Age as an Asset in the Adoption of New Technology
Mark Twain said, “The secret of getting ahead is getting started. The secret to getting started is breaking your complex overwhelming tasks into small, manageable tasks, and then starting on the first one.” Great advice for anyone feeling daunted by learning new technology no matter how old you are.
A few weeks ago, I wrote about demographics and the adoption of technology. I argued that for the first time, professionals reaching the end of one career – as a judge, litigator or experienced business person – and contemplating another as a dispute resolution professional would have used a computer throughout their first careers, making them likely to expect technology to assist them as mediators. The profession’s willingness to adopt new technology has just been tested by the COVID-19 virus which led to social distancing and stay-at-home orders that blocked traditional face-to-face mediation. Dispute resolution abruptly went online, and neutrals had to learn how to use videoconferencing to continue serving clients. I recently talked to a prominent local mediator in my community, Bob Palmer, about his experience adopting the new technology. It provided some great perspective on the adoption of new technology in the dispute resolution field.
First, despite the contrary stereotypes, age need not be inversely correlated with the aptitude to learn new technology. In fact, there is a good argument that age, which often comes with perspective, humility, patience, and respect for professionalism, is an asset in the adoption of technology.
Bob is in his 70s, and in March 2020 found his in-person mediation practice had vanished due to the COVID-19 pandemic and stay-at-home orders. He realized that if he was going to serve his clients during lockdown he was going to have to conduct mediation via videoconference.
He approached the task with confidence. He recognized he learns all kinds of new things all the time, the subject matter relevant to a new dispute, innovative daily technologies like smart watches, health trackers, new applications on a smart phone or new gadgets around the house. Just to take one example, if you are in your 70s, you started with hard-wired, rotary dial phones and pay phones in public spaces. Then came cordless home phones, mobile phones the size of a brick, probably a period of owning a Blackberry plus a flip phone, and then multiple generations of smart phones that hold more than a million times the processing power of the onboard computer used to land a man on the moon. Mastering videoconferencing technology would not intimidate someone who had already come so far.
With age comes the twin virtues of humility and patience. Bob sought help. He took advantage of available resources to learn the new technology.
“The first seminar I took to learn how to conduct confidential online mediations was sponsored by the International Academy of Mediators in which I am a Fellow. In March, several IAM members, who already used Zoom, held an interactive Zoom meeting with over 100 IAM mediators from around the world. The IAM then created a special on-line mediation group for its Zoom users through which shared experiences provided invaluable training for me,” Bob said. “The same week, the NADN hired Susan Guthrie, a five-year user of Zoom for mediations, to present a webinar on just that. I was very impressed with her presentation, so I quickly took one of her Learning to Mediate Online webinars. I mention again the very helpful video tutorials on the Zoom website. And, of course, I used Google and YouTube for additional information.”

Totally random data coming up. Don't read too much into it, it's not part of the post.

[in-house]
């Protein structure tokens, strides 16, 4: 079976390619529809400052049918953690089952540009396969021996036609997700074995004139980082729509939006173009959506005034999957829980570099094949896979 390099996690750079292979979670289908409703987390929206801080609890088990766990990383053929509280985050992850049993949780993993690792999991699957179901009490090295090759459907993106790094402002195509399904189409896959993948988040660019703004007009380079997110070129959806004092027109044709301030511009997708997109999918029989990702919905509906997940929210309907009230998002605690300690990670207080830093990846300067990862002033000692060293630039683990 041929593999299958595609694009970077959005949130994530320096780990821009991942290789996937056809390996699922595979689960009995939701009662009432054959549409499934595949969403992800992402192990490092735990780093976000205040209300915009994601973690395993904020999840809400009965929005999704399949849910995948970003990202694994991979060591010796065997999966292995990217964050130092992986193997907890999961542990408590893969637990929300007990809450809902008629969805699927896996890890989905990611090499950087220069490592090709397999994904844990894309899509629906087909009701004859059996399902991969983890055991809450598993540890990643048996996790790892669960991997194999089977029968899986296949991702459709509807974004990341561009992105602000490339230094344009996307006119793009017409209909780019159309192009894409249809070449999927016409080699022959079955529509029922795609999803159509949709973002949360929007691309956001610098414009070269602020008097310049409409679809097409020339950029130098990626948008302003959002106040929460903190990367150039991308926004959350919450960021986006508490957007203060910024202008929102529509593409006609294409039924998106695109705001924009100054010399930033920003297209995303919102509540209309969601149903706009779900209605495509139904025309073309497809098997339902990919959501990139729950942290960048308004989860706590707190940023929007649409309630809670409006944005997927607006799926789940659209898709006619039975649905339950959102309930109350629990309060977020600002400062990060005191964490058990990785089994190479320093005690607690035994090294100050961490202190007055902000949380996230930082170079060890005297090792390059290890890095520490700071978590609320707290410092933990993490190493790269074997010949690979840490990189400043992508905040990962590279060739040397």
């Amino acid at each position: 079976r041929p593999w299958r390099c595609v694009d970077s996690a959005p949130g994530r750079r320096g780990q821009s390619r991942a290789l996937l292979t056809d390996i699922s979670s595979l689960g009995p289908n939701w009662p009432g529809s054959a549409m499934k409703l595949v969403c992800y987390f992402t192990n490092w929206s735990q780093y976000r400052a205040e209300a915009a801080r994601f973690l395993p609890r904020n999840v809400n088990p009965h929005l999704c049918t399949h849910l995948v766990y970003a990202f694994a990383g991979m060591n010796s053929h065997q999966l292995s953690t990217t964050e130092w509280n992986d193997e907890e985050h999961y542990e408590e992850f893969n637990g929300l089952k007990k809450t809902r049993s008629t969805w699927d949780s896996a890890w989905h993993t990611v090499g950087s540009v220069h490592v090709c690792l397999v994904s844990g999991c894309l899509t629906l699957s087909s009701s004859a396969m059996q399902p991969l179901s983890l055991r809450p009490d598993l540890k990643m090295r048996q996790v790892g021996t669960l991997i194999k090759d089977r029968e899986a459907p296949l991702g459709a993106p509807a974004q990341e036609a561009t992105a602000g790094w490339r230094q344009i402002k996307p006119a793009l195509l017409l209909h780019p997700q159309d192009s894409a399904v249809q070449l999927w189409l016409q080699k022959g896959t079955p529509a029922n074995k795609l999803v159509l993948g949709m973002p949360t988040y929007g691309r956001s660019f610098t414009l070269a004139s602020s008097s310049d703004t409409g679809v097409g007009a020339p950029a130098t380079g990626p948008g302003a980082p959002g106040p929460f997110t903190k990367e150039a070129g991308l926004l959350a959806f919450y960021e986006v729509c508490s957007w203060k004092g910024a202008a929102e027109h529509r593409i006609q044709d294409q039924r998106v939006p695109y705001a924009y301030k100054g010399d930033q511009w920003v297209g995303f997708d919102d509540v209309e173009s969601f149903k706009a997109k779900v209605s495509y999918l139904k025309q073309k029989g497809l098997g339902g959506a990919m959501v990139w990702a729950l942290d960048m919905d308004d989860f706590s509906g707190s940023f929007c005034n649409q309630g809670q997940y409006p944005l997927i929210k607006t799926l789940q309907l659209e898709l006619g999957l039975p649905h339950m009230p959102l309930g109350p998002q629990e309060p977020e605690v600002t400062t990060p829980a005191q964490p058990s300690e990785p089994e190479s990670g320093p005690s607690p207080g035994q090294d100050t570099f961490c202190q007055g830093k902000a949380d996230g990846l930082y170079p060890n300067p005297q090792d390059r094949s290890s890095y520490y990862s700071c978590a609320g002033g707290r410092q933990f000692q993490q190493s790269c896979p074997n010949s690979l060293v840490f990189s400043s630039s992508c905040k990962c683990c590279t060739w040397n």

In short, he asked for help and took the time to read the directions. These are traits found in mature adults that work well for the adoption of new technology. These are not traits I associate with the younger generation – at least not the members of that generation I raised. I have years of watching my now adult offspring tear open a new toy, tool, device, whatever, and, tossing the instructions aside, launch into a trial and error learning process that often leads to frustration. If the instructions are done well, they will bring you along in small steps, in logical sequence and make learning easy. The ‘getting started’ resources should be supplemented with easily accessible ‘how-to’ modules to answer follow up questions. “How-to” instructions should use key word search or other easy-to-use index to let you find specifically what you need and give you that answer in a short, concise segments. It only takes a modicum of humility and patience to use them.
His sense of professionalism drove the next step. Bob practiced before using the technology with clients. He tried out the technology with colleagues, friends and family until he felt comfortable with its use. His sense of professionalism, tempered by years of experience, taught him to make the inevitable mistakes along the learning curve where they would not adversely impact his clients. He achieved competence with its use before exposing his clients to it.
Bob wisely took the technology in small bites. He had carefully learned the basic technology that allowed him to serve his clients via videoconferencing. In his continued embrace of new technology, as he was learning to add digital signature capability to his videoconference skills when we last spoke, Bob was following the ancient Chinese proverb: “Be not afraid of growing slowly, be afraid only of standing still.”
Bob Palmer is a Fellow of the International Academy of Mediators (an invitation-only association of commercial mediators from around the world) and a Charter Member of the Ohio Chapter of the National Academy of Distinguished Neutrals, in addition to being a lecturer on mediation and negotiation. Bob’s years of service as a mediator both privately and for the courts is enriched by his diverse civil litigation experience in Ohio state and federal trial and appellate courts.